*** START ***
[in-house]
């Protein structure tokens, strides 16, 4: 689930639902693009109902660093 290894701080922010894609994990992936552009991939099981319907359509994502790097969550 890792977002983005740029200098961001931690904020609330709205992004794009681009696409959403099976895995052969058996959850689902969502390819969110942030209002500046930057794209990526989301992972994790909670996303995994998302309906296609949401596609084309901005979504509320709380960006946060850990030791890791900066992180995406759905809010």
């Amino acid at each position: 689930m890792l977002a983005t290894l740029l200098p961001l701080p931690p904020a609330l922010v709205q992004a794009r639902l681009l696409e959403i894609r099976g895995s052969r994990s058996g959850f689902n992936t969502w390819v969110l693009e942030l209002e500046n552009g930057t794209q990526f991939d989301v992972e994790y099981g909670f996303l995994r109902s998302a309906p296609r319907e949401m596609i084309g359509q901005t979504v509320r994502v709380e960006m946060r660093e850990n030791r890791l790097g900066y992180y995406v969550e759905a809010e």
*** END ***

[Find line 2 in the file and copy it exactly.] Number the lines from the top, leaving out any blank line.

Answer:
């Protein structure tokens, strides 16, 4: 689930639902693009109902660093 290894701080922010894609994990992936552009991939099981319907359509994502790097969550 890792977002983005740029200098961001931690904020609330709205992004794009681009696409959403099976895995052969058996959850689902969502390819969110942030209002500046930057794209990526989301992972994790909670996303995994998302309906296609949401596609084309901005979504509320709380960006946060850990030791890791900066992180995406759905809010």